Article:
Not with reckless abandon, but with a constant sense of purpose.
Remember, age is merely a number. You are never too old to learn something new and it is never too late to start! Often, it is our mind that is stuck. We cling to the paralyzing thought of, “I can’t do that!” By getting our mind unstuck, and taking the first little step, and experience that first small win, the possibilities become limitless. Then we can learn to live—move beyond merely existing.
A simple guiding principle is this: become and stay fit, learn to eat and think yourself healthier and younger, learn to give of yourself and remain involved with people, and never stop dreaming. But, put a timeline to your dream(s).
My goal is to inspire, inform, challenge, entertain, and to create content that you can put to work.
If you are older than forty, (or know someone who is older than forty), then this blog is for you!
If you often find yourself saying, “I can’t do that!” then this blog is for you!
I do not claim to have all the answers and continue learning new things myself. It is vital to continue challenging oneself and to master new skills.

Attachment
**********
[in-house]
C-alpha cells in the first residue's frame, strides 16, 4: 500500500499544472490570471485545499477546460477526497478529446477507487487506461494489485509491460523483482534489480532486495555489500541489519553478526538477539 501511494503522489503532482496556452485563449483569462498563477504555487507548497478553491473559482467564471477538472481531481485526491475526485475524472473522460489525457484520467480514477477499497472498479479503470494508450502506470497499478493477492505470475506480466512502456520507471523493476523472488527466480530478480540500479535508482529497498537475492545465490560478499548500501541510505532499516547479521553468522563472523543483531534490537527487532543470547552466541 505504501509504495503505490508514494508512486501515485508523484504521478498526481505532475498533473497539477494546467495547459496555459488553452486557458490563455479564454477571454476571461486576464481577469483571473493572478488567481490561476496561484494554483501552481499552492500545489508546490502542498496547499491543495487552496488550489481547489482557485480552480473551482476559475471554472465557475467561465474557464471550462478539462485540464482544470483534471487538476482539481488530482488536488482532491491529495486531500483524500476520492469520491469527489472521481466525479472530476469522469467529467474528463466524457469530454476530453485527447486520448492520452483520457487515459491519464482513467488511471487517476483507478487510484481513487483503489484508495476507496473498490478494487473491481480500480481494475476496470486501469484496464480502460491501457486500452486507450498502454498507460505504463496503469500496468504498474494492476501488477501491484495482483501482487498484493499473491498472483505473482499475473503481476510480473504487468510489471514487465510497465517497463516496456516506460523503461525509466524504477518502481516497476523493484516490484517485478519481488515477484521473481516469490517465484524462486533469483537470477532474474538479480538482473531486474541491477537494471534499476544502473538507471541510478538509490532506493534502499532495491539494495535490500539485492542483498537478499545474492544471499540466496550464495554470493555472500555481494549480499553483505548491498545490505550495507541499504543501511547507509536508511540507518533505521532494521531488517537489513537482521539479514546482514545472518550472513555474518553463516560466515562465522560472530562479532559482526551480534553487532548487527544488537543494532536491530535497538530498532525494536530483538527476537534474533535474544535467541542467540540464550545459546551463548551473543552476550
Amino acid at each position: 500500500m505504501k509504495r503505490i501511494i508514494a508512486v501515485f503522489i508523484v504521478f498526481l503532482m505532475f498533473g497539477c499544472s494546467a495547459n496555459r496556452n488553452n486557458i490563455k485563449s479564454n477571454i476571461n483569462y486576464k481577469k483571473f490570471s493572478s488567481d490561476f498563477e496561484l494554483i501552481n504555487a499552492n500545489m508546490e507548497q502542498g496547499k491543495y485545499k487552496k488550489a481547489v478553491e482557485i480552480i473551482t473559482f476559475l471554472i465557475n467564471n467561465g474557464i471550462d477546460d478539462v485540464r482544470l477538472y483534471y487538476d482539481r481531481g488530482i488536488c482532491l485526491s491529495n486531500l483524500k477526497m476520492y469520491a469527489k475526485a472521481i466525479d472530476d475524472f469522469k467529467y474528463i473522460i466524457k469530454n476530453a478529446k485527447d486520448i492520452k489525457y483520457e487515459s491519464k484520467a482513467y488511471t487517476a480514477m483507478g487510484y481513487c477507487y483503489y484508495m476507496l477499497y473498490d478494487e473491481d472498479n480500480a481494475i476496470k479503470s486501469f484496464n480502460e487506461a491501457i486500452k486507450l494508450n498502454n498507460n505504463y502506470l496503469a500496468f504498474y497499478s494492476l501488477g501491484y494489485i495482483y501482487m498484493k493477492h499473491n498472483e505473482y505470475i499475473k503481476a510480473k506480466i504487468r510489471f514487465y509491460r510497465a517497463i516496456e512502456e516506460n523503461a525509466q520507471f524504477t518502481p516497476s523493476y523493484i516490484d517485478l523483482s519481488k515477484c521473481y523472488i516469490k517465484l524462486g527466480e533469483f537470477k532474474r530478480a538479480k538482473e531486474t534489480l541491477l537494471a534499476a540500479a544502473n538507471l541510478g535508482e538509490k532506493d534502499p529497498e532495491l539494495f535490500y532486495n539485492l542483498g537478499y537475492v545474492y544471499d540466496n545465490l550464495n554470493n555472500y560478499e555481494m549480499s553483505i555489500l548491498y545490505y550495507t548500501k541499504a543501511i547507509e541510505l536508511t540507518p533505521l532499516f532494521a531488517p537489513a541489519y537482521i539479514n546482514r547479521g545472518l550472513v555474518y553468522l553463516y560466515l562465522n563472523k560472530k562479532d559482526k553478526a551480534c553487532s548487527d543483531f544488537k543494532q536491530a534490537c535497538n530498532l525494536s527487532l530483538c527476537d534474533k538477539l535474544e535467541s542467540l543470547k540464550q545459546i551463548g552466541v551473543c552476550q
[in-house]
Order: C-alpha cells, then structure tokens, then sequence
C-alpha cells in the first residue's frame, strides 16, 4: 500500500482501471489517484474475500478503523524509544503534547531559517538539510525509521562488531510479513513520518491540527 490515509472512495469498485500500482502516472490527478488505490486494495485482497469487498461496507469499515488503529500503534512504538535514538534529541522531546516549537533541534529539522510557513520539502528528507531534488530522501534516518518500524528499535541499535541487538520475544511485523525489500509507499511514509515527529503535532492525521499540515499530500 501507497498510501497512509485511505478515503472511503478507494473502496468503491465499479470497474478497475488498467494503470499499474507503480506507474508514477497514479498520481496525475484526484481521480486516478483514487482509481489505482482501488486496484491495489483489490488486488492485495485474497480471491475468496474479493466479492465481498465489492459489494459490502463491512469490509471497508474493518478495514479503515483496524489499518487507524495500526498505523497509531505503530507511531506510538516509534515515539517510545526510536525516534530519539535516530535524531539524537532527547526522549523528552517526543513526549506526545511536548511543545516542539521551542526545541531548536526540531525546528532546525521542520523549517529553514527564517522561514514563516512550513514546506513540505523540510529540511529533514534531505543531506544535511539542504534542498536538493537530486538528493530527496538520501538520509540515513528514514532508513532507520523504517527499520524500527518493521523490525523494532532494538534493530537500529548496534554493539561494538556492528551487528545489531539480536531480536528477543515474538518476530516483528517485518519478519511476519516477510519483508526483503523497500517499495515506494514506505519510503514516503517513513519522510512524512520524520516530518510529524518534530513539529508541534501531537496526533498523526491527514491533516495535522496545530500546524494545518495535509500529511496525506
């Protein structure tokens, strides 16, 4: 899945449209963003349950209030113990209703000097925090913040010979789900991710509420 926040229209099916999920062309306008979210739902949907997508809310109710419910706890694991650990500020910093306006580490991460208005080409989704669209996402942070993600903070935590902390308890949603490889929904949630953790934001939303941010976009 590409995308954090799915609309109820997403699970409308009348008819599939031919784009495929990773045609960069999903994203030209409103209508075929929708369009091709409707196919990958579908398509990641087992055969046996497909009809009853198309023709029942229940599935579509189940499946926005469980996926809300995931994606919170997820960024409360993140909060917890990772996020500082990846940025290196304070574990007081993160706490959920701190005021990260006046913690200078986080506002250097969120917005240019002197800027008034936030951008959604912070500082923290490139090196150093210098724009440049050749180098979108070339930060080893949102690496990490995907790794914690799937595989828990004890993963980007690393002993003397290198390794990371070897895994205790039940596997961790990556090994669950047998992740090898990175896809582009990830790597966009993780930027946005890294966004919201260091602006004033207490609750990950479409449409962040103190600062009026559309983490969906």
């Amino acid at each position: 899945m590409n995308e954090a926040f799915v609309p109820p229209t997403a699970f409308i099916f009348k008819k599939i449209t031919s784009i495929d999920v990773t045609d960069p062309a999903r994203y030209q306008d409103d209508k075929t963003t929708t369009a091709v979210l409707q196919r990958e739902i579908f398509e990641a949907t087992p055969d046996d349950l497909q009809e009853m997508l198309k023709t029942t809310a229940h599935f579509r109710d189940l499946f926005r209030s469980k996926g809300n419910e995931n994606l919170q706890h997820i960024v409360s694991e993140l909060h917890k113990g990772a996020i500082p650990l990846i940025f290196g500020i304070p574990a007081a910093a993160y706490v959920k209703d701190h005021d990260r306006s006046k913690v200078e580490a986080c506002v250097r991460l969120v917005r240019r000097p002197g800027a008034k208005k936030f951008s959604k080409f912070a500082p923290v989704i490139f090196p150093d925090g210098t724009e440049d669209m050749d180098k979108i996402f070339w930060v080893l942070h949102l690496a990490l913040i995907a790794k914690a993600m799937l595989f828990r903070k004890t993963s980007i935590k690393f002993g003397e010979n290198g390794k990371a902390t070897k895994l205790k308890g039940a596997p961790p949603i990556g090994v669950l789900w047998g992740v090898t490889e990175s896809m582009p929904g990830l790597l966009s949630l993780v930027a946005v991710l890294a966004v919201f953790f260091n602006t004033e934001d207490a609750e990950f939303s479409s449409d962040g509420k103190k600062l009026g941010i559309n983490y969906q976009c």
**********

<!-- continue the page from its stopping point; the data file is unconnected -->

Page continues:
2. Finding your voice. Each one of us is unique. Like our DNA and fingerprints—we have a unique voice. We have stories inside of us. Often the stories are hidden.
Society and the world we live in, often trespass on our personal freedom and impose rules and regulations, which smother initiative, limit autonomy, and stunt personal growth. Even (and especially) in democracies, individuals’ voices are silenced, under the cloak of ‘for the common good of society.’
And in the process, snuff out people’s dreams, aspirations, and beliefs that they have worth, that they can achieve, and make a (small) difference in their world.
Finding your voice is also about speaking up about abuse. Abuse comes in many forms and shapes—often disguised and wiped under the carpet. Whether it is emotional, physical, domestic or workplace abuse—it has to stop. This will only happen when we learn to speak up, join forces, and empower the victims of abuse.
Finding your voice is about discovering your hidden value and abilities and learn to believe again. It is about honing your unique voice. But you have to give yourself permission to do that. You have to be (a little) brave. You have to let go of fear. You have to allow yourself the freedom to think and dream for yourself. (Albert Einstein.)
3. My writing journey. This started in my earliest growing-up years, even before I could read or write. We often underestimate the power and influence of the spoken word, the stories we listen to as children. I fell in love with books as soon as I could read. The writing part followed later. Writing is a lifelong journey, a lifelong adventure.